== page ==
Was it Julia Childs or Erma Bombeck that said “everything is better with a little more butter?” Butter has certainly been the story for the last few months. McDonald’s move to using butter as opposed to liquid margarine was one driver of boosted butter sales, a move which has certainly driven up butter prices. This rise in butter prices has held Class III prices above $15/cwt and taken Class IV prices to over $16/cwt in the last few months. We have returned to the land where the “higher of” between Class III and IV is once again part of the conversation.
This move has certainly caught several dairy analysts by surprise—including this one—as many of us were of the mind that prices would begin to settle in the last quarter as additional supplies came on board and most of the holiday purchasing was onboard.
A little of that downward move has started to show up in the futures market, with the nearby contract off about 20 cents from contract highs. More alarming is the drop between December and January contract levels. With a gap of more than 50 cents per pound, it would imply a substantial drop in milk prices at the start of the New Year. Class IV prices on the board show a full $2/cwt drop between December 2015 and January 2016, reflecting that expected fall in butter prices.
Our strong butter prices have effectively killed any exports. Shipments are down 69 percent on a year-over-year basis through October according to the Agricultural Marketing Service. This recent collapse in butter prices may still have farther to fall as the gap between prices here versus Oceania or Europe remains more than 50 cents per pound.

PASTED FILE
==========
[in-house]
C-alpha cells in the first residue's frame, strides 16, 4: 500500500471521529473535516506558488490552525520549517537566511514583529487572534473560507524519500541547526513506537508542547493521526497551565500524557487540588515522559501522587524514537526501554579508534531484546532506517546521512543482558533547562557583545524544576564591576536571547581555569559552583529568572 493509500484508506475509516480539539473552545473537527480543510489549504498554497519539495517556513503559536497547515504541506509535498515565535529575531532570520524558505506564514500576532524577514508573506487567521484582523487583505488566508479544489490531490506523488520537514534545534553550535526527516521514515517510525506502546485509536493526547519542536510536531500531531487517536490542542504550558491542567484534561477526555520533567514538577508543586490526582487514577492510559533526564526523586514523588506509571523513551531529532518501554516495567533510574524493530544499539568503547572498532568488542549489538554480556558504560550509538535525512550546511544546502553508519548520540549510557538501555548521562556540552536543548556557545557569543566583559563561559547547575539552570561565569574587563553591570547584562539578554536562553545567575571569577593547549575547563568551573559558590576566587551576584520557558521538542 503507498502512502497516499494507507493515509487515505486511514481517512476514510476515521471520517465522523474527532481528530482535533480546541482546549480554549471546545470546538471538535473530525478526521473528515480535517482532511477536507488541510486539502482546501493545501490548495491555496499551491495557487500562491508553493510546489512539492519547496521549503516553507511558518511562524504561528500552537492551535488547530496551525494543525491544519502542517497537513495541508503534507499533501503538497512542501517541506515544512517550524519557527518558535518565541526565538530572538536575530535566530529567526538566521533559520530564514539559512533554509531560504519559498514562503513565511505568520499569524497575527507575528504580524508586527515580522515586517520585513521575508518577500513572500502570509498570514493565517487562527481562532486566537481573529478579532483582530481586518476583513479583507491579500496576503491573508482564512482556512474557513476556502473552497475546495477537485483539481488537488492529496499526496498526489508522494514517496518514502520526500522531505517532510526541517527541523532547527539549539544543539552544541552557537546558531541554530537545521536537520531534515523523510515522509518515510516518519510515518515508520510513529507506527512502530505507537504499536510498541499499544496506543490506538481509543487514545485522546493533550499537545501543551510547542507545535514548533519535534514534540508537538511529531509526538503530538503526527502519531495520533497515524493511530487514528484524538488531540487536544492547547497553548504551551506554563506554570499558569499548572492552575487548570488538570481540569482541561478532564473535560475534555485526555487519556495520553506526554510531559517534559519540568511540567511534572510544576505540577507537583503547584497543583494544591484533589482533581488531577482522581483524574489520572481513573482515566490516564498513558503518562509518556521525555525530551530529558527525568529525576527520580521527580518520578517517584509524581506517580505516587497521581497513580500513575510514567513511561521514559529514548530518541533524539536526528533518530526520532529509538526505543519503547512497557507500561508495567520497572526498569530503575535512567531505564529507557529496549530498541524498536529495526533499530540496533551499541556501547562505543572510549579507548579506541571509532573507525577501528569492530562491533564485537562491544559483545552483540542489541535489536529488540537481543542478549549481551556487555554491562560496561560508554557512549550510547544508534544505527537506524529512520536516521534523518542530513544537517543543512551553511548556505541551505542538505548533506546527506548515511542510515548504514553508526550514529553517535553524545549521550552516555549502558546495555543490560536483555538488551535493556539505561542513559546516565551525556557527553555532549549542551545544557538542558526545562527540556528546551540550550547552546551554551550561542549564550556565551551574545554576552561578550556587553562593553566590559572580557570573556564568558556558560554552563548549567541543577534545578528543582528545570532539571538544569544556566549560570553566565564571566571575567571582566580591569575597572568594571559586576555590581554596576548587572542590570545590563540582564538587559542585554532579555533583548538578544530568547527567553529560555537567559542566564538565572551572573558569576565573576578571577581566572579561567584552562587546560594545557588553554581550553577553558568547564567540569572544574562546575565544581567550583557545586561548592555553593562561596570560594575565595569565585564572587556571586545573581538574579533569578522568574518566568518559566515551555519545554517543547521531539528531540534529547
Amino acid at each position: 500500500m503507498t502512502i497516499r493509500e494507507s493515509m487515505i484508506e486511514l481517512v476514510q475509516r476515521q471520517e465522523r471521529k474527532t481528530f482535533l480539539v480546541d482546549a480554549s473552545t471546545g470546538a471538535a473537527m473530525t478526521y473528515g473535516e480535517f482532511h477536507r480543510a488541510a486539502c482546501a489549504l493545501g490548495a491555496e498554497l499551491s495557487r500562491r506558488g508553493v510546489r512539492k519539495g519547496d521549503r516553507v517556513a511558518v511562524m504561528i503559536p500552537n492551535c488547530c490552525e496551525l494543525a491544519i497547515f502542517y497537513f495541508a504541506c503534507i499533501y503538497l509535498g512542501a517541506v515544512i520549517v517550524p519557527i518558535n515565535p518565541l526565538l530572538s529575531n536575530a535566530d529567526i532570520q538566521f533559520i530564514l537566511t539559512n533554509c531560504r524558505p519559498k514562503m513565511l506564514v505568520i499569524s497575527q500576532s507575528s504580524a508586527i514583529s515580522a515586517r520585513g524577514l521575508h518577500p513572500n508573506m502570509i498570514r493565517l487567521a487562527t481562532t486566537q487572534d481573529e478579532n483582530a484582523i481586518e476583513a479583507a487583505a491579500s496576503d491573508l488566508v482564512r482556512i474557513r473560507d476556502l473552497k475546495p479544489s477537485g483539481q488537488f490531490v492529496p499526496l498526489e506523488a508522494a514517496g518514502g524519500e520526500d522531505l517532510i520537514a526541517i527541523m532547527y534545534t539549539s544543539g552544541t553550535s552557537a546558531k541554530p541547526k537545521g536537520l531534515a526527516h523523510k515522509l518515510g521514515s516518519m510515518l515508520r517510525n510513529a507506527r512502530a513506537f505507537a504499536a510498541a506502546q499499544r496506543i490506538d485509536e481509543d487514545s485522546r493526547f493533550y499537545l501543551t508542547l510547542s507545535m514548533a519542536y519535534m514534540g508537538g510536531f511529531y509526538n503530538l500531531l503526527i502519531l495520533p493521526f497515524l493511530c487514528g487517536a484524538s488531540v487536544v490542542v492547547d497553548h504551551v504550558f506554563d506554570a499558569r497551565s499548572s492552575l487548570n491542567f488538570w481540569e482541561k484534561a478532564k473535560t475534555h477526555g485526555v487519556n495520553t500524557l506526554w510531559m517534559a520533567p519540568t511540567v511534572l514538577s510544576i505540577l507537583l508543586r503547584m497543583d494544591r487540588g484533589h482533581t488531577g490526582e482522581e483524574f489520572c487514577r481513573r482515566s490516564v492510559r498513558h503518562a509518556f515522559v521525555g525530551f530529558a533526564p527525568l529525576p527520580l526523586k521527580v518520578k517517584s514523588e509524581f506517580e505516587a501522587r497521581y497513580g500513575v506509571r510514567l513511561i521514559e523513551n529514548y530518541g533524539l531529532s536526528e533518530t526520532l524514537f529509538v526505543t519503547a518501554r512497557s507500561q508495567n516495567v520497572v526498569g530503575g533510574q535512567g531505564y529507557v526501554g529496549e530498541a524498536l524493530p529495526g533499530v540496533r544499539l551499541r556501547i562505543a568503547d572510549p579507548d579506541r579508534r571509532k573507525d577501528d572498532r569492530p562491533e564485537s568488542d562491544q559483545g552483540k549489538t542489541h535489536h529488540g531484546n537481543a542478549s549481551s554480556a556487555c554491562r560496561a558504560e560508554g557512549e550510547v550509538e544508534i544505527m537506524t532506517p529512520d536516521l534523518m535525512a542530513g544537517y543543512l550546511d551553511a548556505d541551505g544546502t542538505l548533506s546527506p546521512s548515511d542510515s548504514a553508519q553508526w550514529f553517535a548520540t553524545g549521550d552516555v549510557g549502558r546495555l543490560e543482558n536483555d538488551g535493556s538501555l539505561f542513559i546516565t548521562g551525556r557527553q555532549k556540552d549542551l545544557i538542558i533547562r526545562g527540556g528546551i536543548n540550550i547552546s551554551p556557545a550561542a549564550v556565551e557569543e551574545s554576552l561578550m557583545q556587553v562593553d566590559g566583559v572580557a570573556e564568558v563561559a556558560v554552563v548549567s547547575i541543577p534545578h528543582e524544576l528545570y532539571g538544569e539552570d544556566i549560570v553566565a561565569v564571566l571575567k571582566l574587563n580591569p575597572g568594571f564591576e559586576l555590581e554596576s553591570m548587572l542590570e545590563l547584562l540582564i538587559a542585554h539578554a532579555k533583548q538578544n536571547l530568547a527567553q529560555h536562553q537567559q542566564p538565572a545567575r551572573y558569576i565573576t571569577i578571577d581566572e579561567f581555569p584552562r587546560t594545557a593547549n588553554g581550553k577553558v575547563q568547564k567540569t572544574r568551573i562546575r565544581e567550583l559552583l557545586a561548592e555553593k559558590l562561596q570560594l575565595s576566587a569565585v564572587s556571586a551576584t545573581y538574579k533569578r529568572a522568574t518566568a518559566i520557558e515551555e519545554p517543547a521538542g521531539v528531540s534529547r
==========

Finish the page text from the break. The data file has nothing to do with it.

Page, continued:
Early months of 2016 are going to be a real stress on dairy farmers. Both Class III and Class IV futures prices are back down in the $14-14.50/cwt range, although they do show some strength back above $16/cwt in the latter half of the year. Milk supplies are now essentially unchanged from 2014 levels, with California production down more than 5 percent.
It is going to take both milk production growth slowing down—if not stopping—and some additional demand pop—like another McDonald’s—in order for prices to move much above the levels suggested by futures markets. The potential is also certainly there that if California were to see some weather improvements leading to improved forage quantity and quality that their production alone could kill any kind of price rally.
Unfortunately 2016 for the dairy sector anyway is shaping up to be another challenging year. Unless we can get Paula Deen a new prime time show…
Contact: Bob Young, 202-406-3620
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